Following your Customer Experience North Star

By Tabitha Dunn CCXP posted 07-08-2021 04:05 PM


As the saying goes, if you don’t know where you are going, then any road will get you there. Or to put it into a customer experience (CX) context – many CX roads will get you to many different destinations. Best-in-class, CX-oriented companies have a clear definition of their customers and the intended customer experience to be delivered – their Customer Experience North Star.

Defining and launching your North Star can stir up a lot of great energy and lead to valuable communication efforts - from physical materials such as cards, desk swag, and posters, to digital formats such as online training, engaging websites, and customer stories. But what happens after the hype of the launch – how do we make a Customer Experience North Star sustainable and integratednorth star throughout the company?

I’ve broken this down into the tried-and-true segments of people, processes, and tools.

People – Your Customer Experience North Star should influence hiring and ways of working. Take Southwest Airlines for example – “fun” is a keyword in their experience and there is no doubt that it affects who they hire and how those employees interact with both their customers and each other. There are numerous stories of this experience in action that showcase the integration of the North Star with company culture.

  • Key to success: Determine a handful of key behavioral attributes that employees who “live the North Star” would exemplify and integrate those characteristics into your hiring policies and into the ways that you celebrate company culture. This reinforces the behaviors and expectations of your workforce.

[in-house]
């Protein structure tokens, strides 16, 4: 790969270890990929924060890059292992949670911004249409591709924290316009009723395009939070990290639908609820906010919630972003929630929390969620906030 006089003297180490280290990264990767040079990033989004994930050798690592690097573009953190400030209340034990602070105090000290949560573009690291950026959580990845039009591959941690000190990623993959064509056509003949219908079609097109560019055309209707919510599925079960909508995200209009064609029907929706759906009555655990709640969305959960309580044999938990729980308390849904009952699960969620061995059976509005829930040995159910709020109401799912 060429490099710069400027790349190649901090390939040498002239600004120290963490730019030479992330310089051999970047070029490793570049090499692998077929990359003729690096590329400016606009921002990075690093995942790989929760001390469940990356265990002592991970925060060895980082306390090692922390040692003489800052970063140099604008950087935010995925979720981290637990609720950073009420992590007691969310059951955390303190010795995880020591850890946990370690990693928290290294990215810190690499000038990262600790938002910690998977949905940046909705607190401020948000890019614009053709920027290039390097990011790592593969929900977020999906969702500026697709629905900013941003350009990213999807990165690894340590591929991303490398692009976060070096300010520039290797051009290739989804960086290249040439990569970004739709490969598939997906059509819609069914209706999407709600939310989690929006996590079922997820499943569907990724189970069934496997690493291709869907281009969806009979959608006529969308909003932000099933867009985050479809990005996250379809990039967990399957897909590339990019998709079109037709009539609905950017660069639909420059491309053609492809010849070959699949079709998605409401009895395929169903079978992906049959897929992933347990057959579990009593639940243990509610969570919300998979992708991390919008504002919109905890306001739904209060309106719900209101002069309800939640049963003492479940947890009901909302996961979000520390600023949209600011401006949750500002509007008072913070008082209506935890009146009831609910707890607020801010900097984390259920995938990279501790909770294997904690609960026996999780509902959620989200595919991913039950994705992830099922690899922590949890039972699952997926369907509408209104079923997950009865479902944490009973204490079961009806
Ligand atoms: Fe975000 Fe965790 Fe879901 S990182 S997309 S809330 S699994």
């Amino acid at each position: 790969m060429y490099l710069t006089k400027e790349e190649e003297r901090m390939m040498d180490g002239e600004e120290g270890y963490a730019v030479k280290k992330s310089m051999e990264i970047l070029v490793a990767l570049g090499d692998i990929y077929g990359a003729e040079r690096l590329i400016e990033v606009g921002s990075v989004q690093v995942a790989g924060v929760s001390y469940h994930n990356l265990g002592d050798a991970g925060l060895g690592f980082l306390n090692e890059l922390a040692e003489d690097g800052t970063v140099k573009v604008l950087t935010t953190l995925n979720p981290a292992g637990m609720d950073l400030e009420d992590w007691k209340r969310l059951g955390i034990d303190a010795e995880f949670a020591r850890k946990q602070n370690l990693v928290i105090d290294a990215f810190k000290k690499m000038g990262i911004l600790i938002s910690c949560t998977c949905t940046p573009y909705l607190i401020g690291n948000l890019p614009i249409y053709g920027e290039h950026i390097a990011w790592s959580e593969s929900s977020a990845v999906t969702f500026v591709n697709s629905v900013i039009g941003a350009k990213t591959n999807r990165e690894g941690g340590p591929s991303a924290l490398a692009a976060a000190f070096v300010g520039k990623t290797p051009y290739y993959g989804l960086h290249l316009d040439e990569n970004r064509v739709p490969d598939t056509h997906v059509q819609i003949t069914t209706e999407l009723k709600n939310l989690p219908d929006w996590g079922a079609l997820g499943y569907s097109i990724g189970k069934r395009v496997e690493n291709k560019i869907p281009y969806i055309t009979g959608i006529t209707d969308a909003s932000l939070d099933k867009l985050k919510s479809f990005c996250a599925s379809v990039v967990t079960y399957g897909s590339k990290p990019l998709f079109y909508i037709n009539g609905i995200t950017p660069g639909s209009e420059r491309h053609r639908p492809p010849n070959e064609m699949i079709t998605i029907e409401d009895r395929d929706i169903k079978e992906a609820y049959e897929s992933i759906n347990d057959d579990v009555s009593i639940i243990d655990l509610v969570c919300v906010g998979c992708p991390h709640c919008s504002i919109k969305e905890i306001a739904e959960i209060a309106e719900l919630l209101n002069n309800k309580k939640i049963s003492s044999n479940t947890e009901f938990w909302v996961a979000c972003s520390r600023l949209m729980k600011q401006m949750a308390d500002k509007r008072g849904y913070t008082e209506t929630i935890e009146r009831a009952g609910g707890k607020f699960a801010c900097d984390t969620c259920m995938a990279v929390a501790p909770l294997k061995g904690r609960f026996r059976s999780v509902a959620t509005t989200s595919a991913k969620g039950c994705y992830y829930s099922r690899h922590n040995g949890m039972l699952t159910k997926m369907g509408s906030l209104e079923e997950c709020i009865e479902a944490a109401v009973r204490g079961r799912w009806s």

Process – If you have improvement projects underway in your business with a stated outcome of improving the customer experience, it should be spelled out (1) which customers are targeted, (2) what part of the customer journey is being affected, (3) how the experience will change for customers and employees and (4) what customer-centric metrics will be tracked. If every project in your business has been assessed for its potential impact on your customers, you reinforce a culture of improving customer experience and enable clarity on the outcome of those improvements.

  • Key to success: Build out training for project managers and project sponsors. Project managers should know where to get the information they need for scoping a project’s customer experience impact and experience design. Sponsors should then reinforce the expectation that this material be included in the project and ask for it when it is missing.

Tools – This is one of the critical ways a central CX team can empower many areas of the business to drive effective change and enable alignment to the Customer Experience North Star. The CX team should become a library of best practices, a connection for tracking CX impact and coaching for CX-centric capabilities, and the go-to resource for journey mapping, experience design, and customer-centric metrics.

  • Key to success: Ensure your CX team is set up to be the core resource for your North Star improvement efforts. For example, if a project team is setting up its own metrics for success regarding the customer experience, a trained CX sponsor can redirect them to the core set of shared CX metrics. This reduces duplication of efforts and ensures you have a trusted source of data for measuring success across every area of the business.

Whether you are just starting on your journey towards building your Customer Experience North Star or you are working to close the gap, a systemic approach to aligning to your North Star enables more rapid progress towards achieving that outcome and sustaining it for the long term. By aligning your company’s people, processes, and tools to the North Star strategy, you ensure that your customer experience goals are integrated into all aspects of the company, driving positive and measurable change to better serve your customers.